Indications for Surgery
- Control of CSF pressure: By either CSF diversion or restoration of normal anatomical drainage
- Emergency decompression: For life-threatening elevated ICP from tumor mass or compression of vital structures (including spinal cord or cauda equina)
- Histological diagnosis: Biopsy only or partial resection
- Cytoreductive surgery: Prior to adjuvant chemotherapy
- Curative resection
- Fasting: It is important that the infant is not dehydrated preoperatively by inappropriate fasting. Intravenous fluid replacement may be necessary (see below). Local protocol should be followed. However, a recommended schedule is to discontinue formula milk 6 hours before, breast milk 4 hours before, and clear oral fluids 2 hours before anesthesia.
- Infant – 4 ml/kg/hr: The 4,2,1 rule is a simple formula for calculating baseline fluid requirements for children. The rule states that the total hourly rate of IV fluids for a child is 4 ml/kg/hr for the first 10 kg of body weight, plus 2 ml/kg/hr for the next 10 kg, plus 1 ml/kg/hr for the remainder of body weight. Most infants weigh less than 10 kg.
- Replacement of fluid losses: Volumes included in IV drug preparations and volumes lost by wound or CSF drainage become important factors in this group as a result.
- Steroids: Steroid therapy commenced preoperatively should be continued. If steroids have not been used preoperatively, consideration should be given to commencing steroid administration as part of the procedural medication.
- Antibiotics: Prophylactic antibiotic therapy is recommenced for major neurosurgical procedures and should be administered as per local protocol.
- Clamp time for CSF drain: This will vary with the clinical situation and surgical goals. If a dilated ventricular space is desired, then the system can be clamped for a duration of time based on the previous output history.
- Surgical site preparation: The surgical site is prepared per local protocol.
Given the often labile physiology of infants, the anesthesia team must be experienced in managing patients in this age group. It may be worthwhile to discuss the following specifically:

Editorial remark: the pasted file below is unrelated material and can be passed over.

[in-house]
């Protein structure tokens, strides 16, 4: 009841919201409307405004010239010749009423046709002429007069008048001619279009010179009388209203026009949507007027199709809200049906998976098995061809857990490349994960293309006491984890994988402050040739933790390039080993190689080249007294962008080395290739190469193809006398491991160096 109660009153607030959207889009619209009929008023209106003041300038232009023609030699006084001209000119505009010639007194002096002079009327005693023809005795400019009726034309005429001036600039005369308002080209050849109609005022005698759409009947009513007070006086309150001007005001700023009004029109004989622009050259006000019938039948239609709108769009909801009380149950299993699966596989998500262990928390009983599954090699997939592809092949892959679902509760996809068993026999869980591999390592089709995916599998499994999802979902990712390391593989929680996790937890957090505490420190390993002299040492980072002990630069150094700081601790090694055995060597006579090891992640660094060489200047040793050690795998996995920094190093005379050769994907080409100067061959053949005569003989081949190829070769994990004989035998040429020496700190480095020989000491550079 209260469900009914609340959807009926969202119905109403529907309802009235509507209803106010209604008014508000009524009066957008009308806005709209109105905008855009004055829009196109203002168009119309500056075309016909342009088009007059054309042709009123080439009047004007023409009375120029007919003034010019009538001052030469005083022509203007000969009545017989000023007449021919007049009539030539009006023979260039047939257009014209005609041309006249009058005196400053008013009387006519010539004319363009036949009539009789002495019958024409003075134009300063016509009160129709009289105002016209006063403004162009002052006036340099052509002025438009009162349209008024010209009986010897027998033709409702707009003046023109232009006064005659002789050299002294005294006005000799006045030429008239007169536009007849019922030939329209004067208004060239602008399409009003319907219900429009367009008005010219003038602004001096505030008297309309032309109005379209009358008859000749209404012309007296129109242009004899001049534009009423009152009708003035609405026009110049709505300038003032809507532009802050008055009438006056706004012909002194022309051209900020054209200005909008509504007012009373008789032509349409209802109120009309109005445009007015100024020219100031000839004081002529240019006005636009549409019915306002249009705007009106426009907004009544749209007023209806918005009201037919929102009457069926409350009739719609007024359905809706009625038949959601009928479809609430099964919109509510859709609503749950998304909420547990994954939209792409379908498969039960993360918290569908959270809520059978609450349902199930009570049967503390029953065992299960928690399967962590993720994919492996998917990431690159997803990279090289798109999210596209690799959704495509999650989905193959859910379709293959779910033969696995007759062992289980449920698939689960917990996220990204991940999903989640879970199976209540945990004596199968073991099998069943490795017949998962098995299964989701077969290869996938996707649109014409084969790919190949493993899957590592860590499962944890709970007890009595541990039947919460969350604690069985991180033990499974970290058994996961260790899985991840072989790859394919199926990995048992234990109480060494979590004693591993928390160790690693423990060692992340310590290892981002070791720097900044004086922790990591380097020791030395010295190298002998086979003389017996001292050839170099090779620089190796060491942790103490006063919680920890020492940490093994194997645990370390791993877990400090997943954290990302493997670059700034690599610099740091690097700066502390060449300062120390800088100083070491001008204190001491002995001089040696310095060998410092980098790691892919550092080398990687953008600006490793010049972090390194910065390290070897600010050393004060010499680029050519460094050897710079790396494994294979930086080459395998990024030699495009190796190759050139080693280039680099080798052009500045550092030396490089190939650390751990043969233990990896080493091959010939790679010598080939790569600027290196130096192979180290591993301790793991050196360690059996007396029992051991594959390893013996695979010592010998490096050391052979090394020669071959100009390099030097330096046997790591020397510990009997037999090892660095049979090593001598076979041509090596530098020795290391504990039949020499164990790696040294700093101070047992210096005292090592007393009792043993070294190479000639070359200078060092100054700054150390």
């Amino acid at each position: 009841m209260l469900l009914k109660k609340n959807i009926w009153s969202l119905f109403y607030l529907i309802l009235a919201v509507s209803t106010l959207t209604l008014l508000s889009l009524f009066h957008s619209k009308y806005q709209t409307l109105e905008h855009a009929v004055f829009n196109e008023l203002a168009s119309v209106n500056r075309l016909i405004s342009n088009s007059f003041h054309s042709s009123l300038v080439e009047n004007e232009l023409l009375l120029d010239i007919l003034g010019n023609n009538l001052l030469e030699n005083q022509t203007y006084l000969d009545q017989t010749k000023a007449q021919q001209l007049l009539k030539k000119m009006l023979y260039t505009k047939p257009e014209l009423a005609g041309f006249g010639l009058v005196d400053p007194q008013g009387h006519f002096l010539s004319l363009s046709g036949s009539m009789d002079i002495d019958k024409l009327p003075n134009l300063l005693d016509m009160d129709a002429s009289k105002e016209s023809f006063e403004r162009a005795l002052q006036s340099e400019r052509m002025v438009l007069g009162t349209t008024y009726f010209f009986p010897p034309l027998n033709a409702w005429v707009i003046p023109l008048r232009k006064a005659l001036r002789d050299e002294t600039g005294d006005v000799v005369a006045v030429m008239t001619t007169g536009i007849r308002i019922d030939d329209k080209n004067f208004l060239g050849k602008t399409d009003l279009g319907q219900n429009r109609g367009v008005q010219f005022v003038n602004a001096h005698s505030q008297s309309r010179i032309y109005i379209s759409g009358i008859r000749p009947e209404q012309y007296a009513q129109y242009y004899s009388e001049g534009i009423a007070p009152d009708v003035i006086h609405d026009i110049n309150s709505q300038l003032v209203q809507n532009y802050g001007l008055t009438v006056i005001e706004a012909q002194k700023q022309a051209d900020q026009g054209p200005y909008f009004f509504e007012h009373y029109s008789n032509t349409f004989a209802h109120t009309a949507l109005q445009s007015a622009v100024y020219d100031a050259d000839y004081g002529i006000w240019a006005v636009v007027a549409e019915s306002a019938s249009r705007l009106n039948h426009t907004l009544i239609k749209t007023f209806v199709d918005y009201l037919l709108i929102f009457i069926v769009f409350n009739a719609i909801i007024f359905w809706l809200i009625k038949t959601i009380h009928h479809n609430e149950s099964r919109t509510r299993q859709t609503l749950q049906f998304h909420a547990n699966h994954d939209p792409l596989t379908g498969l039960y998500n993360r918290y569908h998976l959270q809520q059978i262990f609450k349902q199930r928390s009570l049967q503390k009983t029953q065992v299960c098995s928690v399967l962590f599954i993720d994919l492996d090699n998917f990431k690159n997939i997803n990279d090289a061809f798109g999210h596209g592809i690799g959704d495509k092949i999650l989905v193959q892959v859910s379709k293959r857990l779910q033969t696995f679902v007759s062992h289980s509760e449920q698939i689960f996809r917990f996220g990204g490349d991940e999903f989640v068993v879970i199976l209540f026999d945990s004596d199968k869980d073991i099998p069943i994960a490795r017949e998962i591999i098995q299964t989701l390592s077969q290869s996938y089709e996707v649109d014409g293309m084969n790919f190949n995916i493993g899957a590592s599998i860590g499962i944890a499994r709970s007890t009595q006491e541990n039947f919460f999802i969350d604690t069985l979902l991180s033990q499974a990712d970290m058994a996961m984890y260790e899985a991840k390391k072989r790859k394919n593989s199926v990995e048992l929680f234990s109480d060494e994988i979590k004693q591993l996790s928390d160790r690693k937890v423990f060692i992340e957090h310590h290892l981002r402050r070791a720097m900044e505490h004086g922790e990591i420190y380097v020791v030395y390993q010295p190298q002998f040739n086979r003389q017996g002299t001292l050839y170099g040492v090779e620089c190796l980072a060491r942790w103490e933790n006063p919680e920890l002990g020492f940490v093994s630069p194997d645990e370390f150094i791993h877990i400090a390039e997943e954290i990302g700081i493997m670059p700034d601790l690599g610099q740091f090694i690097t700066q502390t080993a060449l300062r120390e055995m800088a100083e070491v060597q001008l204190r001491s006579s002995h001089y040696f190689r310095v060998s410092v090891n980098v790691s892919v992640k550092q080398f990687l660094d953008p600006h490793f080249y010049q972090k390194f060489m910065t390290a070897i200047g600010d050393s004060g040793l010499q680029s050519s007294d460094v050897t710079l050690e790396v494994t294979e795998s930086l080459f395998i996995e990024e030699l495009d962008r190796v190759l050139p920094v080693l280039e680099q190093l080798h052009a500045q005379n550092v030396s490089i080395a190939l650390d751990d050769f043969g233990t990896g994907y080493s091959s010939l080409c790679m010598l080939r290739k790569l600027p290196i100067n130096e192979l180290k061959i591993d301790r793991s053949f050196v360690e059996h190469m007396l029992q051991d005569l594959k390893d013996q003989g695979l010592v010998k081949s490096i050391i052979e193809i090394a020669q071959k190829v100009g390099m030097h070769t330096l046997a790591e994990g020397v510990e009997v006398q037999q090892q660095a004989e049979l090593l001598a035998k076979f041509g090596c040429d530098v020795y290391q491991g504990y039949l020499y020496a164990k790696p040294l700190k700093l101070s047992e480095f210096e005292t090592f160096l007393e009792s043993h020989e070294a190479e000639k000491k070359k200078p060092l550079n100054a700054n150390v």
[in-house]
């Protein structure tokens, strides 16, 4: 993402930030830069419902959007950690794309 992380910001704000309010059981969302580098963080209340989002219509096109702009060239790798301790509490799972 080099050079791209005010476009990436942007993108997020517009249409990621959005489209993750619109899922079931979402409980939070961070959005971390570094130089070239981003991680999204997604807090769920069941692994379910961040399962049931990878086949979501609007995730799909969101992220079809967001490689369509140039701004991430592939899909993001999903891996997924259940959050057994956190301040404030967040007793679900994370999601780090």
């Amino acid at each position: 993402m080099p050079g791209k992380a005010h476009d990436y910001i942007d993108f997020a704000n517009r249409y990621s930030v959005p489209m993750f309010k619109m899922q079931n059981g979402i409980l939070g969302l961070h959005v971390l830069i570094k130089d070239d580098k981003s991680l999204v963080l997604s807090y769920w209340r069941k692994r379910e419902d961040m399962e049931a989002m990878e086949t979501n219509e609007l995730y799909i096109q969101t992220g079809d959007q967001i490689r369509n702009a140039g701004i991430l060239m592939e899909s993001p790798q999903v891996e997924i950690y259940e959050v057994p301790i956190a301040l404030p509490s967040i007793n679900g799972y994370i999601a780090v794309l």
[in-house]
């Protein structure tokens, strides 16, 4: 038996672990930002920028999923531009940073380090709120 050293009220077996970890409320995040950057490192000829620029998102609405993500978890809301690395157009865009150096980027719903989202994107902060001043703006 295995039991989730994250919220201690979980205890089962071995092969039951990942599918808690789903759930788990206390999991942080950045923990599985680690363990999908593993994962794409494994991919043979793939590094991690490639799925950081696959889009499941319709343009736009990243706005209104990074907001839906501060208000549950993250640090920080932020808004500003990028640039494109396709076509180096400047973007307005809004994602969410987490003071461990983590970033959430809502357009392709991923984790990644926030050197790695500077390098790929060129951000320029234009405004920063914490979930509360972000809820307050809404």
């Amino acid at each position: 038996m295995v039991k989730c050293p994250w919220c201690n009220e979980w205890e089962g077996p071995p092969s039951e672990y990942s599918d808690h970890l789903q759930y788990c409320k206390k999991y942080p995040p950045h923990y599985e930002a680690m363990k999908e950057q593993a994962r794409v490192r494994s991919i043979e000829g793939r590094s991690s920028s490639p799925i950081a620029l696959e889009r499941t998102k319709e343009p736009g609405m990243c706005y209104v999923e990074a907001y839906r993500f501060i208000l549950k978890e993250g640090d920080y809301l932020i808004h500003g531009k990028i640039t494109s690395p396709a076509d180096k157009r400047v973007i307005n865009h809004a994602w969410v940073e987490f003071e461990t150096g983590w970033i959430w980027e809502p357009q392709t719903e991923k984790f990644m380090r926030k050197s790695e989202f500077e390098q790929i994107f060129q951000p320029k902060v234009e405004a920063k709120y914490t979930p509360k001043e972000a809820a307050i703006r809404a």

- Patient positioning: Prone position allowing the abdomen to remain free for ventilation can be challenging depending on the size of the infant. One method is to arrange gel bolsters longitudinally to create a gutter.
- Avoidance of heat loss
- Potential for blood loss
- Potential for CSF loss: CSF loss with ventricular tumor resection can be underestimated with respect to fluid balance calculation in infants. With massive fluid shifts, there can be systemic electrolyte disturbance. This can be minimized by electrolytically comparable irrigation solutions, but as much as possible it is important to avoid surgically decompressing CSF spaces in an uncontrolled fashion.
- Hypothalamic/pituitary axis effects: Tumor resection can be associated with unpredictable pituitary axis effects with DI/SIADH apparent intraoperatively or perioperatively.
- Intraoperative steroid maintenance
- Prophylactic antibiotic
- Role of muscle relaxants: If intraoperative monitoring is to be considered.
Devices to Be Implanted
- CSF catheters: All medical devices planned for implantation during the case should be readily available and sterile. CSF diversion materials such as EVD, shunts, etc., should be preselected to avoid delay during surgery.
- Cranial plating systems: If consideration is given to the use of resorbable skull plating systems, the appropriate implantation instruments should be made available.
- Intraoperative imaging, guidance, monitoring, and resection tools: As previously discussed, the ultrasonic aspirator has proven invaluable for use with these patients, and, similarly, intraoperative ultrasound, image-guidance systems, intraoperative neurophysiology and intraoperative axial scanning systems prepared and scheduled if available (which may involve the assistance of other specialists).
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